Presentation on theme: "Social Reintegration: From Problems To Solutions Tomi Gomory, Ph.D. College of Social Work Florida State University."— Presentation transcript:
Social Reintegration: From Problems To Solutions Tomi Gomory, Ph.D. College of Social Work Florida State University
AZ ORMÁNSÁGI ALKOTÓ KÖZÖSSÉG Az Ormánsági Alkotó Közösség 2010. januárjában jött létre, majd egy év múlva, tagságában bővülve 21 fővel kezdte el az Ős-Dráva – Ormánság Program kidolgozását. Nem hatalmazta föl erre senki sem, mert nincs is meg annak sem intézményi lehetősége, sem társadalmi gyakorlata, hogy egy végsőkig leromlott helyi társadalom kijelölhesse a vezető szellemi erejét alkotó embereit. Ebben a helyzetben az Ormánsági Alkotó Közösség csak úgy jöhetett létre, hogy önmagát emelte ki a helyi társadalomból annak jogán, hogy idejének, energiájának és tudásának jelentős részét a helyi közösségek szolgálatára áldozta föl.
The Problem Those who live in the Ormansag through a dramatic shift in their historical situation driven by interference from outside sources including strong government intervention have lost their culture, become helpless, disinterested in controlling their destiny, become dependent on minimal government subsidies and lost any motivation to improve their lot. One report suggests that they are alienated strangers in their own land, metaphorically “Homeless.” Social dependent groups (e.g. the mentally disordered, the poor, the homeless, the hopeless, the drug addicted) share some common functional attributes, they are fairly poor, unskilled, lacking good critical thinking skills, disorganized, unmotivated, hopeless, often angry, and routinely stigmatized.
The Challenge To build a sense of autonomy, self-respect, self-control, self- governance, critical thinking skills, community group identity (that includes cohesion, democratic decision making, and group governance). To reduce the dependence on charity and government subsidies. To effectively promote to the residents of the region the need for careful appraisal of future planning and policy implementations that are not just splashy faddish eye catching short term approaches that loose their impact and effect shortly after being applied, but rather are ones that will serve the long term needs of the community and will be responsive to new developments while maintaining their fundamental positive impacts.
Two Possible Solutions Based on my long-term work in homeless services: 1.An organically developed multiservice center based on “decision making under uncertainty” principles. 2.On going groups roughly called “Talk about anything and every thing that you think would also be of interest to the other members” groups.
Organically Developed Multiservice Center A disinterested private or public sector partner builds the bricks and mortar structure to the specifications of an advisory board of all key participants (including recipients of services) whose job will be to develop the entire functioning of the center including the delivery of services and through weekly open board meetings run the enterprise. In Tallahassee this has been a complete if surprising success. Authority was democratized, individual organizational agendas minimized for the good of the project. This effective process became institutionalized among organizations that are generally considered to be internally hierarchical but very different from one another both in institutional philosophy and structure (i.e. secular, faith-based nonprofits, private sector business interests, community development and activist organizations, private lay organizations, government entities, public funded organizations).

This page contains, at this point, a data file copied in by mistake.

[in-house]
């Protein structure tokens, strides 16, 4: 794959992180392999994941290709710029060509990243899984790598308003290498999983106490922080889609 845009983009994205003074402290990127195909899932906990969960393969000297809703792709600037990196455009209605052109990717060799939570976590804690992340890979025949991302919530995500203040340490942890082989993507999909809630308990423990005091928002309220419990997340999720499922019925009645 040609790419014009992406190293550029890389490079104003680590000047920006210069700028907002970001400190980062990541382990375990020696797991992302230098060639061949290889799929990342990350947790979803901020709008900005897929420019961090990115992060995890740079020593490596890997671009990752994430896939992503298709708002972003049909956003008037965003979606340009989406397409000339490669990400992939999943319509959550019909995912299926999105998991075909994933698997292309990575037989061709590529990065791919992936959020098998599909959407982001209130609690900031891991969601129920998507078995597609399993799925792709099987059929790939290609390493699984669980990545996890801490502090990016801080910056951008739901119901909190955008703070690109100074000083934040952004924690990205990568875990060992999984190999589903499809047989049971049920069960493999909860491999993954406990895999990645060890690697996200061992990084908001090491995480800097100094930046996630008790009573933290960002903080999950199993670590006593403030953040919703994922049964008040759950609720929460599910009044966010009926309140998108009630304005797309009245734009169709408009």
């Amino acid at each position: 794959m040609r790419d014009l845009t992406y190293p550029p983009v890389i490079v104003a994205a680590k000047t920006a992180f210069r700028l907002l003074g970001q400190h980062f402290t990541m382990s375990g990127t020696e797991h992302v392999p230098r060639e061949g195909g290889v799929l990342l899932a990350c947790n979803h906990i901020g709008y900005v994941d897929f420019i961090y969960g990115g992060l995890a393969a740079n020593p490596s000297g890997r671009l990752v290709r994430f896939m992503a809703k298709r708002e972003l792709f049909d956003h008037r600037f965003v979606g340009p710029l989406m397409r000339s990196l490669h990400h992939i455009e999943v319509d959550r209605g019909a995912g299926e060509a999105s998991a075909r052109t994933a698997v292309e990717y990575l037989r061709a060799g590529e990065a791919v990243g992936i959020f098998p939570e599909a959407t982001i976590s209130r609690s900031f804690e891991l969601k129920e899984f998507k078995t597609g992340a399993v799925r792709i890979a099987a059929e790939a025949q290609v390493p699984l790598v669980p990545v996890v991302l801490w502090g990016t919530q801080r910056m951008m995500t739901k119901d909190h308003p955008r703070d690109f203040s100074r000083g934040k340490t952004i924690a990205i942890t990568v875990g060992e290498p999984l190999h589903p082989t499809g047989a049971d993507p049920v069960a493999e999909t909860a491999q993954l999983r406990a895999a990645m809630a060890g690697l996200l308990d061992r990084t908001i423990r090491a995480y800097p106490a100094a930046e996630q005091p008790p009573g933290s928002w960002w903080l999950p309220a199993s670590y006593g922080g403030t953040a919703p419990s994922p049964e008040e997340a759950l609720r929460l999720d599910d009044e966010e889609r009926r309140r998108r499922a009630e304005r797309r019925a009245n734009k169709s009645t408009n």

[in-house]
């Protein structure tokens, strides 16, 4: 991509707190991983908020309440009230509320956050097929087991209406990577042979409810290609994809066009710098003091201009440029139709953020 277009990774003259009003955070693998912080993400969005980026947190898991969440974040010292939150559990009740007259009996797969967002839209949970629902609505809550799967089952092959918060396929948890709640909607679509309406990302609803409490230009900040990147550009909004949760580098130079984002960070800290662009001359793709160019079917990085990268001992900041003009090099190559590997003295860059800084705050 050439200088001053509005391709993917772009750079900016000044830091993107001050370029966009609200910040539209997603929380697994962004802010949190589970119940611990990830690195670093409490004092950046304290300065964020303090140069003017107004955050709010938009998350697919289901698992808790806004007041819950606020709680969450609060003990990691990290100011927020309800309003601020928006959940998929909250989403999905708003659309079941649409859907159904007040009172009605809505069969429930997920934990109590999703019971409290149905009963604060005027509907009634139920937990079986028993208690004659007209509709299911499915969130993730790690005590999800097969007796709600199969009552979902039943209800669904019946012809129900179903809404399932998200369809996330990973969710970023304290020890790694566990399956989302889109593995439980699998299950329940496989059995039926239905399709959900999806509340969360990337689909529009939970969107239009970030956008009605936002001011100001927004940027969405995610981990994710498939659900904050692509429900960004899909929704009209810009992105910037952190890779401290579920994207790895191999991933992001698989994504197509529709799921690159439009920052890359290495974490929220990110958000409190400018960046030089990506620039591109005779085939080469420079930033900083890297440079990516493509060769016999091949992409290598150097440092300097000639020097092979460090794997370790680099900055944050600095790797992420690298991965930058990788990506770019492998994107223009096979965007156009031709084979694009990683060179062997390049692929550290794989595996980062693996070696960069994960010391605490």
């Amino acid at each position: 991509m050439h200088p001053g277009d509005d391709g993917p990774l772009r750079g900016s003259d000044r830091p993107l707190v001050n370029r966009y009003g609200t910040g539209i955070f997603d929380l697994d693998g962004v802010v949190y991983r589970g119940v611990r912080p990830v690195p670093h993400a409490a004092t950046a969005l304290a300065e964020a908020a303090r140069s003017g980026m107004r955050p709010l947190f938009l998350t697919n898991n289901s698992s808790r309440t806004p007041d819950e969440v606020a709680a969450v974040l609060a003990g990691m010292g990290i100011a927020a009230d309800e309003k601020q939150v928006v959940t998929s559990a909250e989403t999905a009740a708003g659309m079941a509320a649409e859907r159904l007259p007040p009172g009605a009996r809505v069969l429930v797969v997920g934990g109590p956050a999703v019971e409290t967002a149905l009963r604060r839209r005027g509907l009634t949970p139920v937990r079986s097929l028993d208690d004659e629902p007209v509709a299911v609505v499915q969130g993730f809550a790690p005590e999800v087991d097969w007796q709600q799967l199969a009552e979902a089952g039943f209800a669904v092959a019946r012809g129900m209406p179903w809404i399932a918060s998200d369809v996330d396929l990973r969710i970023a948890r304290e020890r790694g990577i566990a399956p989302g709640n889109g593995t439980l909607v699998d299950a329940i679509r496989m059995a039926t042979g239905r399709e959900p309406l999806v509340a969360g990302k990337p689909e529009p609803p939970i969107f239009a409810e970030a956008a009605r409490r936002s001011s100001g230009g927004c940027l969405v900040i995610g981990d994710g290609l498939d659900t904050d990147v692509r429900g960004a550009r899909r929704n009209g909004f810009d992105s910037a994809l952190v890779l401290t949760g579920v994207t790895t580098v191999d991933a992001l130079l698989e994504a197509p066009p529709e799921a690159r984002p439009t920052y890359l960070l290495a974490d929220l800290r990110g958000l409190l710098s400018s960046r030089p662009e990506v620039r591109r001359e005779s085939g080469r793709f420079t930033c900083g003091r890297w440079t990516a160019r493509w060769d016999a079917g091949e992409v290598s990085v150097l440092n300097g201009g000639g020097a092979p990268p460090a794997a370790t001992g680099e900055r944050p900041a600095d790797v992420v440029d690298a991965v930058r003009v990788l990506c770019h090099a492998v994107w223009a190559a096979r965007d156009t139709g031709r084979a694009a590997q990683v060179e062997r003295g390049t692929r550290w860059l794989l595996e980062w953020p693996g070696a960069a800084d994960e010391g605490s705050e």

“Talk about anything and every thing that you think would also be of interest to the other members” Group 4 to 16 members which includes lay citizens being served by the multiservice center, a facilitator who can guarantee confidentiality but can also take deidentified complaints and suggestions back to those delivering services and developing and implementing policies as feedback for correction. It is an open, nonrestricted, hour long weekly group. This group process has been found to address personal issues, provide feedback to the organization delivering services as well as those making policy, suggests new approaches to help the population represented by the members, as well as develop leadership skills and promote individual empowerment.
Working Principles Human survival requires having interests. They can be anything (i. e. hobbies, literary pursuits, sports, work, addictions, schooling) without interests we die. The two models engage interest. Skill acquisition requires a) a regular environment b) adequate opportunity to practice c) rapid and very specific feedback about the correctness of thoughts and actions. The production of decisions requires a) a clear framing of the problem to be solved b) collecting as much relevant information as possible leading to a decision c) reflection and review. Constant efficiency and quality control reviews at each stage offer feedback for ongoing improvement of earlier decisions. All decisions are unfortunately open to many biases one of the most troublesome is confirmatory bias.